If the father had been bringing the children in from infancy, to spend a few minutes every few weeks with her, it would be no big deal. But now that he would have to introduce the children to a strange person in a strange situation, it's dicey. However, most 4-year-olds have enough curiosity to be brought into an unusual but loving and safe situation and make the most of it. He would not even have to tell them the disabled woman is their mother, but simply say, We're going to visit out friend Abbie, because we love her and care about her." The children can simply spend a few minutes playing in the vicinty of Abbie's bed or chair. They do not need to interact with her or talk about her if they don't want to. Questions will come over time, and the children should get honest, kind, loving answers. I would bet that if the children had been part of Abbie's life from the beginning, she would be doing a little better. The children's father seems fearful and ill-equipped to deal with the situation. After all, there's no rule book for such things. The mother did nothing to deserve being estranged from her children. She's suffered greatly and the additional punishment of being shut out of her children's lives is senseless. Maybe she is not comprehending anything around her, but just in case she is, she deserves the comfort of her childrens' presence.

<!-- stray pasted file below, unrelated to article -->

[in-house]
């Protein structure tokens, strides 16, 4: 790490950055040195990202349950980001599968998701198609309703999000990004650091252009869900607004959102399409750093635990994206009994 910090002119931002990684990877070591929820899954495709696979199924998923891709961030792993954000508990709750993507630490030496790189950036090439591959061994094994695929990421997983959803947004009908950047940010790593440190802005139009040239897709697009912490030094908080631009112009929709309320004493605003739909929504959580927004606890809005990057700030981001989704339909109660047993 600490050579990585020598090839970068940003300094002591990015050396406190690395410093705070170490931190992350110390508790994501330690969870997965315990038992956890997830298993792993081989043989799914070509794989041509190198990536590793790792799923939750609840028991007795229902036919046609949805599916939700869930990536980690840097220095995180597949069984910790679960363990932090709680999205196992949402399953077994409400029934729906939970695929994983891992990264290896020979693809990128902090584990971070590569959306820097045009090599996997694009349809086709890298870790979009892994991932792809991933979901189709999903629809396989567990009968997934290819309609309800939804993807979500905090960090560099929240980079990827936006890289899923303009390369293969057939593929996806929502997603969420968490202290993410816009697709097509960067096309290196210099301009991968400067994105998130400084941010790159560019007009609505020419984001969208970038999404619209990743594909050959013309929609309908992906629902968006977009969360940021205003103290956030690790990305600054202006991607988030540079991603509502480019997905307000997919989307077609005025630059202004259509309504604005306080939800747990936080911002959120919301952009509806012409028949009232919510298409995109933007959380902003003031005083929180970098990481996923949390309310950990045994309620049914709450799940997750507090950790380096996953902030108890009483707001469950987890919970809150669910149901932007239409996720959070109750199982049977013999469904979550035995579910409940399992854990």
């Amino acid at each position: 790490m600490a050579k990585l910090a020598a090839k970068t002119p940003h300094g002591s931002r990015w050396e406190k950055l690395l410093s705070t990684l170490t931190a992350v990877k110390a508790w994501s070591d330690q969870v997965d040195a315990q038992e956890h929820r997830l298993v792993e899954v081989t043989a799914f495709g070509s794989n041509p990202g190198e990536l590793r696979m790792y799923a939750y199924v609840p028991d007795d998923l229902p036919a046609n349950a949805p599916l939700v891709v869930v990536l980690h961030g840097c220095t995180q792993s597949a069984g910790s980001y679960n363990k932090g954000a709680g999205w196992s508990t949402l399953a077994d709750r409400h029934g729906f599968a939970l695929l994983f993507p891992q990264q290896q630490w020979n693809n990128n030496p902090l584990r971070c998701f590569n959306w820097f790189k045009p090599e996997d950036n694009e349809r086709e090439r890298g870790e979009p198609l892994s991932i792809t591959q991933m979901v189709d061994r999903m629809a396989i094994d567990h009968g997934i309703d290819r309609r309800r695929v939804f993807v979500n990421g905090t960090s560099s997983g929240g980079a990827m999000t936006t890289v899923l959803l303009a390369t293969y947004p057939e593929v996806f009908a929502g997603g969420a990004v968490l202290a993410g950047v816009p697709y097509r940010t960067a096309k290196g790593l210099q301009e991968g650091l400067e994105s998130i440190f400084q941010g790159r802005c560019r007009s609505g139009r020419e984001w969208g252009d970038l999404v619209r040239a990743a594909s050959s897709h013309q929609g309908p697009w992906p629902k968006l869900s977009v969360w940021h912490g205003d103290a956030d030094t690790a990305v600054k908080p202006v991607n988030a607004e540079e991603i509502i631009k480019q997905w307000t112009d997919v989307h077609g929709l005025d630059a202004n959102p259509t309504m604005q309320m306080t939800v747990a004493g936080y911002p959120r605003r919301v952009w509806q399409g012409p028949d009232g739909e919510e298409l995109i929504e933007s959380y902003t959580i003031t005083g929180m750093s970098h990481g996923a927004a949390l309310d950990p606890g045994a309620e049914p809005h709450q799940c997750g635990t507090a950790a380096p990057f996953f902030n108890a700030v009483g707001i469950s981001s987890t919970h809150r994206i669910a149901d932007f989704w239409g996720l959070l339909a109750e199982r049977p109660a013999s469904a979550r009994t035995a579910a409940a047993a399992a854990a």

July 8, 2010 at 20:07 | Report abuse | Reply
    • kateface

      This response is fully dimensional. Compassion and empathy are needed in this case. Also the absolute reality that what is, is. It cannot be escaped. This reality should not be contrived to the offspring. No need for brutal honesty, but heartfelt orientation to this condition for them.
      The good news is, all parties are coming from genuine, sincere concern for all. This will win out. Let the good prevail.

      July 8, 2010 at 20:39 | Report abuse |
  20. sara

    Heartbreaking that the grandparents are choosing to fight the father of their grandchildren. They should appreciate and support the fact that he is raising them. I have children this age, and I can assure you he can use all the help he can get. He has enough to contend without the aggravation of being forced to do something he clearly knows will be damaging to his children. It does not take a rocket scientist to know that visiting their mother could be traumatic for these toddlers. I think the mother would want what is best for her children as well and since there is a father he should decide.

    July 8, 2010 at 20:07 | Report abuse | Reply
  21. Tresa, Michigan